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RCA and FMEA Presentation of Case Scenario

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General Purpose for Conducting an RCA

Cause analysis is a systematic process that involves the identification of a fundamental or the causal factors that are underlying the variance in performance. In many cases, the underlying variation of performance in the outcomes can result in unexpected results, often undesired and severe ones like the occurrence or a threat of a sentinel event. Based on the Joint Commission, sentinel events are patient safety occurrences which in the process of treatment result in death, permanent damages or even adverse temporary harm and damage to the patient. Equally a sentinel event can also be described as an anticipated occurrence of an incident involving death or even a major permanent loss of functioning of the patient’s body system organs which is caused by a condition that is unrelated to the patient’s illness (Latino, Latino, & Latino, 2016).  It is necessary to conduct a root cause analysis because it basically concentrates on the processes and systems’ performance and not based on individuals performance.

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The main purpose of conducting an RCA is to determine a process, a system and a team that works to comprehend the processes, the potential causal factors of variation that can cause or can result in an error as well as identifying the process and system changes that would make the variations in performance less likely to occur. Therefore, it is evident that root cause analysis is based on the principle that solutions can be found to problems in healthcare by identifying and correcting the causes as opposed to other problem-solving techniques that focuses on the problems’ symptoms. In this case, it is a reactive way of identifying and finding solutions to problems, with the aim of minimizing and preventing the reoccurrence of the problem (Latino et al., 2016). Thus, the RCA conduction is a purposeful tool for ensuring continuous improvement of the patient safety and care services to ensure enhanced patient outcome.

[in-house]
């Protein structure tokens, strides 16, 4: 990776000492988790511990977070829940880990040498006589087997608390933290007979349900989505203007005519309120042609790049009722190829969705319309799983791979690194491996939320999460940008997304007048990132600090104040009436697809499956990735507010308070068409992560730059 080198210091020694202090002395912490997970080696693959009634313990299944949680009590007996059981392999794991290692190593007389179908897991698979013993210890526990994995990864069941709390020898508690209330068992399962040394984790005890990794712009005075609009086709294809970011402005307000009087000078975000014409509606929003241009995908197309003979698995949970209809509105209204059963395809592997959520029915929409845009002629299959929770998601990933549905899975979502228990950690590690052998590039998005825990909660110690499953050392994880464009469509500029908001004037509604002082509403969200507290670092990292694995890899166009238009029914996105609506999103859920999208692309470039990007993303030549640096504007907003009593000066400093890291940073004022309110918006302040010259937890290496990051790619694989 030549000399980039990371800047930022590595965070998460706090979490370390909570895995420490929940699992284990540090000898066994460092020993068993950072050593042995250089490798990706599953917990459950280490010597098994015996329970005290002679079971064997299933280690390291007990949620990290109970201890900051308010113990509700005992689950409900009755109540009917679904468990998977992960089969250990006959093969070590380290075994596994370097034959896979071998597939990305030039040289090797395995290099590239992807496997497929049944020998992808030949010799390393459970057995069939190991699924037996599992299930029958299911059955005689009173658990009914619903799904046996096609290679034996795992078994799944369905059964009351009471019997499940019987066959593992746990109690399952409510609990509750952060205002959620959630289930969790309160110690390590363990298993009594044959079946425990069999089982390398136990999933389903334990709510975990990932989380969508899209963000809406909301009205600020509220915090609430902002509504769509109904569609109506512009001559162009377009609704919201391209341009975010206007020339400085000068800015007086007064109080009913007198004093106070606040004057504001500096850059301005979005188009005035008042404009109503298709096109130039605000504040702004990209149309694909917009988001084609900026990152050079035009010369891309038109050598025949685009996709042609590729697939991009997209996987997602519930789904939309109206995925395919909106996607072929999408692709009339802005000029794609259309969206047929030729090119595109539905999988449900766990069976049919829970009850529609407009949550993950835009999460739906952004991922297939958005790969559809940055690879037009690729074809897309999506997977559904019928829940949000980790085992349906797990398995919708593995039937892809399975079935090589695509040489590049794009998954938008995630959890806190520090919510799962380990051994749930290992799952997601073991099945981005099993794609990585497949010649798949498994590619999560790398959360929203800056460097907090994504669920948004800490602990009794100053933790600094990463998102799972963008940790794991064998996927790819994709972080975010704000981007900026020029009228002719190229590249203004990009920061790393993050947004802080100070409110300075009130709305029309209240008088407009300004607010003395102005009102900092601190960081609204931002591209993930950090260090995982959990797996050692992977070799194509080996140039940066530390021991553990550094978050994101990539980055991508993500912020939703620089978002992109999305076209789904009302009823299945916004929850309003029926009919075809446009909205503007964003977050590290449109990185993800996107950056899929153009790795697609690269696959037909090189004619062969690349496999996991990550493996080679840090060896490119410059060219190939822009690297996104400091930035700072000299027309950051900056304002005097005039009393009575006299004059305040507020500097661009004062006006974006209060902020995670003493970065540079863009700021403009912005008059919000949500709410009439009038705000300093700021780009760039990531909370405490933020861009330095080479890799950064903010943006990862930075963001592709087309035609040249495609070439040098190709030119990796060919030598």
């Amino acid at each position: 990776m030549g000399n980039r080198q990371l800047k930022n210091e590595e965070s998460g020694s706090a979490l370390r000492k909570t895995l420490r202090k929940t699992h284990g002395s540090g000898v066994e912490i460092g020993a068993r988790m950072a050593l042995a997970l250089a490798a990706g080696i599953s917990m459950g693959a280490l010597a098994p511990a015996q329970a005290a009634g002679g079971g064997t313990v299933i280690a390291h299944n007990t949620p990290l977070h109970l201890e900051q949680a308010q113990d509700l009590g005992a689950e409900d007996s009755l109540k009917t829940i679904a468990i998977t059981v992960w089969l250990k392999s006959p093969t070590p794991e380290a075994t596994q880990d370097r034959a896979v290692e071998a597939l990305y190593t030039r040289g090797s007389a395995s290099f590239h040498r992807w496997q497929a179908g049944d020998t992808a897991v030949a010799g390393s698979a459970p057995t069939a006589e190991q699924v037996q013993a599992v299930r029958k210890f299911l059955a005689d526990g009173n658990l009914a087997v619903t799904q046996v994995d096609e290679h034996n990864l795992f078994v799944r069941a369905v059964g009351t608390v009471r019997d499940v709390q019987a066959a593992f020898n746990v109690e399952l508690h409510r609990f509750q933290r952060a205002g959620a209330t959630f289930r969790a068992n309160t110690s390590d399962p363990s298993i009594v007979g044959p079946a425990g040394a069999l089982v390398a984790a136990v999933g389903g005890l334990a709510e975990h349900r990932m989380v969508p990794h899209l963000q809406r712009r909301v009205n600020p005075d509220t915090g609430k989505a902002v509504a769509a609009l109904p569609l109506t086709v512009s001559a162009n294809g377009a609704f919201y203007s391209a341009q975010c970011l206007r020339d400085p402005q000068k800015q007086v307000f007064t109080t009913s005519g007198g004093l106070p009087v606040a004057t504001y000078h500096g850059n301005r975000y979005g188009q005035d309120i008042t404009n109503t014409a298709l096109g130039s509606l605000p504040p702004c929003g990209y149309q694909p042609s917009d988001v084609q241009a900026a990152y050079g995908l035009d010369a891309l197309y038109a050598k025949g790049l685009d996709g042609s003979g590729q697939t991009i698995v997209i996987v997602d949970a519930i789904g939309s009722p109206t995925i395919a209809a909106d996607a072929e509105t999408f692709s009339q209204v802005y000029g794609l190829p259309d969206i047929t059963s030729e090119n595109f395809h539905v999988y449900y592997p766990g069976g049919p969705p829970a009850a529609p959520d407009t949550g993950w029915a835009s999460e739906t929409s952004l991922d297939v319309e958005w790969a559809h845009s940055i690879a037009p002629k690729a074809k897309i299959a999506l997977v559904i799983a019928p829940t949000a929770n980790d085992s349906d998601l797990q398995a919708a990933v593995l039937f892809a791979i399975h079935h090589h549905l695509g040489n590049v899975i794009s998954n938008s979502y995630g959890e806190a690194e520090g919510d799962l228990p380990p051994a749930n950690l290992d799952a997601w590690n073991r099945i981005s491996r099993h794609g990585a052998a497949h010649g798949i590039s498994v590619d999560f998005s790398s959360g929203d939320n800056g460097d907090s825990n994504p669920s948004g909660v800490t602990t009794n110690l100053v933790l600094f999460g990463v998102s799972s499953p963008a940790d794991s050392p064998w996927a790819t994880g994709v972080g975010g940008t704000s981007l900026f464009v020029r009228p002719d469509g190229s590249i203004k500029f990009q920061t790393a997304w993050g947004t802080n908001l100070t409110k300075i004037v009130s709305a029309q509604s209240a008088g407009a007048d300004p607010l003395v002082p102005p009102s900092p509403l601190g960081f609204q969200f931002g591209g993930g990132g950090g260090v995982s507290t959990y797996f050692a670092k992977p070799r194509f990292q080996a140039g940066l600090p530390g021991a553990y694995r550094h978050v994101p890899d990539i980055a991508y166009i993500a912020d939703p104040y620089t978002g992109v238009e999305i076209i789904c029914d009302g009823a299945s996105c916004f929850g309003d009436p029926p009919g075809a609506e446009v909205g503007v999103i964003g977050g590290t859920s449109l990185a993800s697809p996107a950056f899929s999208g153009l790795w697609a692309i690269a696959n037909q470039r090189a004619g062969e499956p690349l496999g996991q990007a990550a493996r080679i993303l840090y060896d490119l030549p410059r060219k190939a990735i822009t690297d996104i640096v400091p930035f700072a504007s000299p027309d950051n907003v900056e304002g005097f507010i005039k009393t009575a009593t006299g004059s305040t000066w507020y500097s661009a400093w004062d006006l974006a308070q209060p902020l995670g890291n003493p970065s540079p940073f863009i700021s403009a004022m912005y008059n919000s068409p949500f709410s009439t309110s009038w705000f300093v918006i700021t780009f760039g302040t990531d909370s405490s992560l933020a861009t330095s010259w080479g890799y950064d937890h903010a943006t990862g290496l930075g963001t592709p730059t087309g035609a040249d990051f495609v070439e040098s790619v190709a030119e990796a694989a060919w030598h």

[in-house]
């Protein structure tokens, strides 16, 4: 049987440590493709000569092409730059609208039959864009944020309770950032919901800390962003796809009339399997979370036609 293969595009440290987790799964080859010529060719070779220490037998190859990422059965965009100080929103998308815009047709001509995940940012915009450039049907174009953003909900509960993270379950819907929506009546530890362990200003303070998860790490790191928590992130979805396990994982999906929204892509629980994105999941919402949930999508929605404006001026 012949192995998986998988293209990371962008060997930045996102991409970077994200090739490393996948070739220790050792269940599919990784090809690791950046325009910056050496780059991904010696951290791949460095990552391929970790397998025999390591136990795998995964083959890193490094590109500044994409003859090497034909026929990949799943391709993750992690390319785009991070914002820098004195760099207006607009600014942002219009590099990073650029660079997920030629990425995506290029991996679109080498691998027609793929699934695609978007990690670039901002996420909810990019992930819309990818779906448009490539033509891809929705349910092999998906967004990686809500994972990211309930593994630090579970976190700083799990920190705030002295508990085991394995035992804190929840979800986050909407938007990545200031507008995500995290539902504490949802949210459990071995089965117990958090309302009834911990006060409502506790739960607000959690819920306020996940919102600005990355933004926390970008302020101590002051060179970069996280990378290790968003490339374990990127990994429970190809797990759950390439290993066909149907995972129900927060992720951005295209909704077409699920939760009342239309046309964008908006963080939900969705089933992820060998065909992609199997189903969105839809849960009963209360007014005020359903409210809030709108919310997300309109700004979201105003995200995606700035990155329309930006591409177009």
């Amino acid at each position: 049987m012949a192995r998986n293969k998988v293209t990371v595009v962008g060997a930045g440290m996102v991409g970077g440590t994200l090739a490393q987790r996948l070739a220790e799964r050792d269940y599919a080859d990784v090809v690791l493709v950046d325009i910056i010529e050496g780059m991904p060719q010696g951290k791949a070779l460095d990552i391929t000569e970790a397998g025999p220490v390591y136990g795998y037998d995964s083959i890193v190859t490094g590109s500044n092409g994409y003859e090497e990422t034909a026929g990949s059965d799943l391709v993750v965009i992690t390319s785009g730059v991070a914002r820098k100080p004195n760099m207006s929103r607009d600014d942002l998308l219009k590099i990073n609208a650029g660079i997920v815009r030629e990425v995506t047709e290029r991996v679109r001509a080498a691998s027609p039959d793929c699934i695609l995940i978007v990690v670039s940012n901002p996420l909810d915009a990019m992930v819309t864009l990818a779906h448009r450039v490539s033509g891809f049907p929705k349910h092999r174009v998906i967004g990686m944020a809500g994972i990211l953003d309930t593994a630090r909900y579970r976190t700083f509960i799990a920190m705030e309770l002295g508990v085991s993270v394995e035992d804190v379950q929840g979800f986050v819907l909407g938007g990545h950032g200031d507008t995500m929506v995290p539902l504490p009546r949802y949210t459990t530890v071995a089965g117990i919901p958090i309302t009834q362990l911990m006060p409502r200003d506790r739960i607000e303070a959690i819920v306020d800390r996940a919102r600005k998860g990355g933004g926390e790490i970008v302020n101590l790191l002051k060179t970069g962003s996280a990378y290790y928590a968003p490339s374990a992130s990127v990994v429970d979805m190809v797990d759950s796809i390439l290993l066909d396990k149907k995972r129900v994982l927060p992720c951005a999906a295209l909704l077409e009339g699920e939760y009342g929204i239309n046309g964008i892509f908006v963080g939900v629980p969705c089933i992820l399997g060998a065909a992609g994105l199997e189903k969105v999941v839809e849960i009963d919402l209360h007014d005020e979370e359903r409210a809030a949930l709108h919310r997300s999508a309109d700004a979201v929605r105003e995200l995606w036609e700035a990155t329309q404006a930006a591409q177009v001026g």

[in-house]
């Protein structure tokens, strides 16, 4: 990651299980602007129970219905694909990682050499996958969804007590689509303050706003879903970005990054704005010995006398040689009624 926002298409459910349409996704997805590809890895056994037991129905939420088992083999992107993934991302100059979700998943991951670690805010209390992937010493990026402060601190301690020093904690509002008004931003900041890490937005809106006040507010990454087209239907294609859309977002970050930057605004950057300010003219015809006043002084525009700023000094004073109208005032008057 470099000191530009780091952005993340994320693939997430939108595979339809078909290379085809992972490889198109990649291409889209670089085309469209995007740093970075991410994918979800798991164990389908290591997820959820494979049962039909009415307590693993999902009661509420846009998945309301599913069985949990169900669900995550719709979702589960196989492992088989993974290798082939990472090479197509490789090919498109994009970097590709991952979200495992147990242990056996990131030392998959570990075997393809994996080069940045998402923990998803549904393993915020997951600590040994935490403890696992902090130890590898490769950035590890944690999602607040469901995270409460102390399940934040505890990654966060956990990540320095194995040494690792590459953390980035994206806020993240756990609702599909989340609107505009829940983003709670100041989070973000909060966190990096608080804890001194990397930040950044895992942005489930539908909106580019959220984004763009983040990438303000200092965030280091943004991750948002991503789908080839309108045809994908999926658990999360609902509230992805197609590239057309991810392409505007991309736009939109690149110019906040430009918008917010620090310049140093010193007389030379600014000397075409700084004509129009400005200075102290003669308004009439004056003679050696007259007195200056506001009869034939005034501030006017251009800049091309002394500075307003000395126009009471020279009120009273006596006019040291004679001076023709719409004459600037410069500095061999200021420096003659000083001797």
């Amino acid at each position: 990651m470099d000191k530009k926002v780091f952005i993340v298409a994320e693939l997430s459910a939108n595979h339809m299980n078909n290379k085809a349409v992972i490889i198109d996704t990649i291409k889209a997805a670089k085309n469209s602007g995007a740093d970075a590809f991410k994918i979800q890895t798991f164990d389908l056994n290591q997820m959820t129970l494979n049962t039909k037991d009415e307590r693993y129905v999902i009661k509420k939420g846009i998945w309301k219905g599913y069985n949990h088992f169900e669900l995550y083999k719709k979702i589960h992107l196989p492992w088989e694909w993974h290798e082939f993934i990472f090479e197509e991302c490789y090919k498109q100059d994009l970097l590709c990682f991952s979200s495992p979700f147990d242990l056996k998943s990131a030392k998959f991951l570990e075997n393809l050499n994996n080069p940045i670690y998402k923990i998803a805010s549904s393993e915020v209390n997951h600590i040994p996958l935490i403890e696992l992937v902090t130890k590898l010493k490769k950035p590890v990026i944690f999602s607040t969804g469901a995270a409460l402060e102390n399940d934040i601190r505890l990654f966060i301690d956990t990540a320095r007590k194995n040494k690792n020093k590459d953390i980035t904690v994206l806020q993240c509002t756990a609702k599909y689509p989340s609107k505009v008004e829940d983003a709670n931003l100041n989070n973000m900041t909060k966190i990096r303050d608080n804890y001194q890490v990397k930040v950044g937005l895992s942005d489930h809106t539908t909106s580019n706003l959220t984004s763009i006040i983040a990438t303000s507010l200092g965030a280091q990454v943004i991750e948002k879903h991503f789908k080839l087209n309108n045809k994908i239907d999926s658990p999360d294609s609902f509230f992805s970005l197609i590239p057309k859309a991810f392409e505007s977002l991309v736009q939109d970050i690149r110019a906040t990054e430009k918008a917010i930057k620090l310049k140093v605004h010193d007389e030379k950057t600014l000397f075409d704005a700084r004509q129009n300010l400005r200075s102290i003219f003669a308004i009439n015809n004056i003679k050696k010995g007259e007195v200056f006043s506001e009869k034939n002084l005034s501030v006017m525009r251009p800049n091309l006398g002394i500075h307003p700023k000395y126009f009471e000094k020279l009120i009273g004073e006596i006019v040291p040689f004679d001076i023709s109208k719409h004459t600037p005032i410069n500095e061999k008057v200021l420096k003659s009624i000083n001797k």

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Steps That Are Used to Conduct An RCA as Defined by IHI

Based on the Institute for Health Improvement, six steps should be involved in the conduction of the RCA as outlined and explained in this section.

Step 1: Identification of the problem. This is the initial step that involves identifying what happened. In this step, the team attempts to identify and elaborate the problem had happened with accuracy and completeness. Some of the team members create flowcharts that simplify the problem and all that happened as well as the order in which I occurred (Latino et al., 2016). This is helpful because it organizes and provides further clarification of information about the event.

Step 2: Determining what should have happened. This is the second step of conducting an RCA. In this step the team what should have occurred in the ideal conditions. This information is useful in creating a flowchart based on the information obtained and comparing it to the chart that was obtained in the first step.

Step 3: Determining the cause of the problem. In this step, the team seeks to determine the causal factors that contributed to the occurrence of the event. The team examines and scrutinizes the most apparent or direct causes and the contributing factors that resulted in the occurrence of the event. In many cases, the fishbone diagram is considered as the useful tool for identification of the causal factors. This step helps the team members to identify the different factors influencing the clinical practice and performance in the medical error (Latino et al., 2016). This would include but not limited to the patient’s characteristics, task factors, and individual member of staff, work environment as well as organizational and managerial factors.